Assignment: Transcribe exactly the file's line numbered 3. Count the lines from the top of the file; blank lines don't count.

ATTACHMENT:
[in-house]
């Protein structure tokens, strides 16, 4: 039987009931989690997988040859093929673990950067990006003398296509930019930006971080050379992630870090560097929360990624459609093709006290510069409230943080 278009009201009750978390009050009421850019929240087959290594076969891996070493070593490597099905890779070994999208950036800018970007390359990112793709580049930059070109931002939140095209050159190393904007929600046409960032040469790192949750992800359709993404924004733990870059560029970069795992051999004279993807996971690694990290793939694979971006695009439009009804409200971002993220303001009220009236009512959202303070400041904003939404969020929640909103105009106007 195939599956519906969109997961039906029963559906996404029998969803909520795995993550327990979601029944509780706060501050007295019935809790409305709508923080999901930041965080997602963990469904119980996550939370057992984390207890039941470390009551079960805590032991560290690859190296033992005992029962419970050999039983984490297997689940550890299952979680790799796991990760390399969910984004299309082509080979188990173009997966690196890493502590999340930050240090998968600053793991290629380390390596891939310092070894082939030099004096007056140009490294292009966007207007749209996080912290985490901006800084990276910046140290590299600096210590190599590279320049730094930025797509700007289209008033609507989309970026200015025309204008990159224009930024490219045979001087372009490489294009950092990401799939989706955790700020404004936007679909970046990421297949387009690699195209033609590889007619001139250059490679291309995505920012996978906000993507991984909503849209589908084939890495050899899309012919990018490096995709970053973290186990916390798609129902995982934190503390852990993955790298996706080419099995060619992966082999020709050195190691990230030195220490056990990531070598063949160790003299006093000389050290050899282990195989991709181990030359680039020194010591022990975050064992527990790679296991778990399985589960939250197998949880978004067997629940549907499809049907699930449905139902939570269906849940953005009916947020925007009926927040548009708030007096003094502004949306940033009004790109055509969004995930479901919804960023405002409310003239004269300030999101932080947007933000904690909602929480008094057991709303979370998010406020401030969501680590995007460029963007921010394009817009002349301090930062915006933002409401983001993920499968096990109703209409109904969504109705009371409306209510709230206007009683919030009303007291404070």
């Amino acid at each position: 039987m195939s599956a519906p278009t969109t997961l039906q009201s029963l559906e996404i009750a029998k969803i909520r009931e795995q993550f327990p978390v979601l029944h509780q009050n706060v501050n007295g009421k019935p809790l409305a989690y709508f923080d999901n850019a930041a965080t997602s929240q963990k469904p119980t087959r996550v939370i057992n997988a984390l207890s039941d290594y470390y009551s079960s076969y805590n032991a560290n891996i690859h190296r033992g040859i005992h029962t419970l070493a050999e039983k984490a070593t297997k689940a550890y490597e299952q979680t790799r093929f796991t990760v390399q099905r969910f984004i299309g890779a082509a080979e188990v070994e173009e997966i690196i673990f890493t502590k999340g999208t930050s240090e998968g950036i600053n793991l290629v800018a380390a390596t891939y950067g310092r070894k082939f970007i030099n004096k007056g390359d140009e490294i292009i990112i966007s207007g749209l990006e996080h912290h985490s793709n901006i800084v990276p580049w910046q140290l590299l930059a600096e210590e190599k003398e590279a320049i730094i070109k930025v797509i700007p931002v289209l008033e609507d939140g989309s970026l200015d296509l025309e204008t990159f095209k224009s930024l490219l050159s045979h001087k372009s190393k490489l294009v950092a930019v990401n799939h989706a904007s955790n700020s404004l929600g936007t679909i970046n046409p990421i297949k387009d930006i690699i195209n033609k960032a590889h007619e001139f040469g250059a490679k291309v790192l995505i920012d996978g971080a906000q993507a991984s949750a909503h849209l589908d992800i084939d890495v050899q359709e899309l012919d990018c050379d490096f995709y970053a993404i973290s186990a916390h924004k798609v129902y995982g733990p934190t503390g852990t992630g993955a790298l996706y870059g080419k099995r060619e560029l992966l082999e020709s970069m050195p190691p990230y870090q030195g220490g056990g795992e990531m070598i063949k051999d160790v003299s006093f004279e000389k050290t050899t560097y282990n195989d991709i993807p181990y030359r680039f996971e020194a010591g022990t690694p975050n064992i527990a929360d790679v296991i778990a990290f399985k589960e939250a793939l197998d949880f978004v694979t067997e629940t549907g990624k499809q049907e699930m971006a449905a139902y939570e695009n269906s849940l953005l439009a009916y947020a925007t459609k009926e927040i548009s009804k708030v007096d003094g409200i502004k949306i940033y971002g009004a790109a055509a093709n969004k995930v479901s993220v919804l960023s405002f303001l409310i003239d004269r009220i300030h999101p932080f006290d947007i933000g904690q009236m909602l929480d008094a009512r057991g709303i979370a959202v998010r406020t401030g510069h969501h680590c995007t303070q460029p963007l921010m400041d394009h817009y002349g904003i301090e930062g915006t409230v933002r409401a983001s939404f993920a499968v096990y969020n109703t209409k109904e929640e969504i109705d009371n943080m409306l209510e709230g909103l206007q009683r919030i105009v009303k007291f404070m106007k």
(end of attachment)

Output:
């Amino acid at each position: 039987m195939s599956a519906p278009t969109t997961l039906q009201s029963l559906e996404i009750a029998k969803i909520r009931e795995q993550f327990p978390v979601l029944h509780q009050n706060v501050n007295g009421k019935p809790l409305a989690y709508f923080d999901n850019a930041a965080t997602s929240q963990k469904p119980t087959r996550v939370i057992n997988a984390l207890s039941d290594y470390y009551s079960s076969y805590n032991a560290n891996i690859h190296r033992g040859i005992h029962t419970l070493a050999e039983k984490a070593t297997k689940a550890y490597e299952q979680t790799r093929f796991t990760v390399q099905r969910f984004i299309g890779a082509a080979e188990v070994e173009e997966i690196i673990f890493t502590k999340g999208t930050s240090e998968g950036i600053n793991l290629v800018a380390a390596t891939y950067g310092r070894k082939f970007i030099n004096k007056g390359d140009e490294i292009i990112i966007s207007g749209l990006e996080h912290h985490s793709n901006i800084v990276p580049w910046q140290l590299l930059a600096e210590e190599k003398e590279a320049i730094i070109k930025v797509i700007p931002v289209l008033e609507d939140g989309s970026l200015d296509l025309e204008t990159f095209k224009s930024l490219l050159s045979h001087k372009s190393k490489l294009v950092a930019v990401n799939h989706a904007s955790n700020s404004l929600g936007t679909i970046n046409p990421i297949k387009d930006i690699i195209n033609k960032a590889h007619e001139f040469g250059a490679k291309v790192l995505i920012d996978g971080a906000q993507a991984s949750a909503h849209l589908d992800i084939d890495v050899q359709e899309l012919d990018c050379d490096f995709y970053a993404i973290s186990a916390h924004k798609v129902y995982g733990p934190t503390g852990t992630g993955a790298l996706y870059g080419k099995r060619e560029l992966l082999e020709s970069m050195p190691p990230y870090q030195g220490g056990g795992e990531m070598i063949k051999d160790v003299s006093f004279e000389k050290t050899t560097y282990n195989d991709i993807p181990y030359r680039f996971e020194a010591g022990t690694p975050n064992i527990a929360d790679v296991i778990a990290f399985k589960e939250a793939l197998d949880f978004v694979t067997e629940t549907g990624k499809q049907e699930m971006a449905a139902y939570e695009n269906s849940l953005l439009a009916y947020a925007t459609k009926e927040i548009s009804k708030v007096d003094g409200i502004k949306i940033y971002g009004a790109a055509a093709n969004k995930v479901s993220v919804l960023s405002f303001l409310i003239d004269r009220i300030h999101p932080f006290d947007i933000g904690q009236m909602l929480d008094a009512r057991g709303i979370a959202v998010r406020t401030g510069h969501h680590c995007t303070q460029p963007l921010m400041d394009h817009y002349g904003i301090e930062g915006t409230v933002r409401a983001s939404f993920a499968v096990y969020n109703t209409k109904e929640e969504i109705d009371n943080m409306l209510e709230g909103l206007q009683r919030i105009v009303k007291f404070m106007k």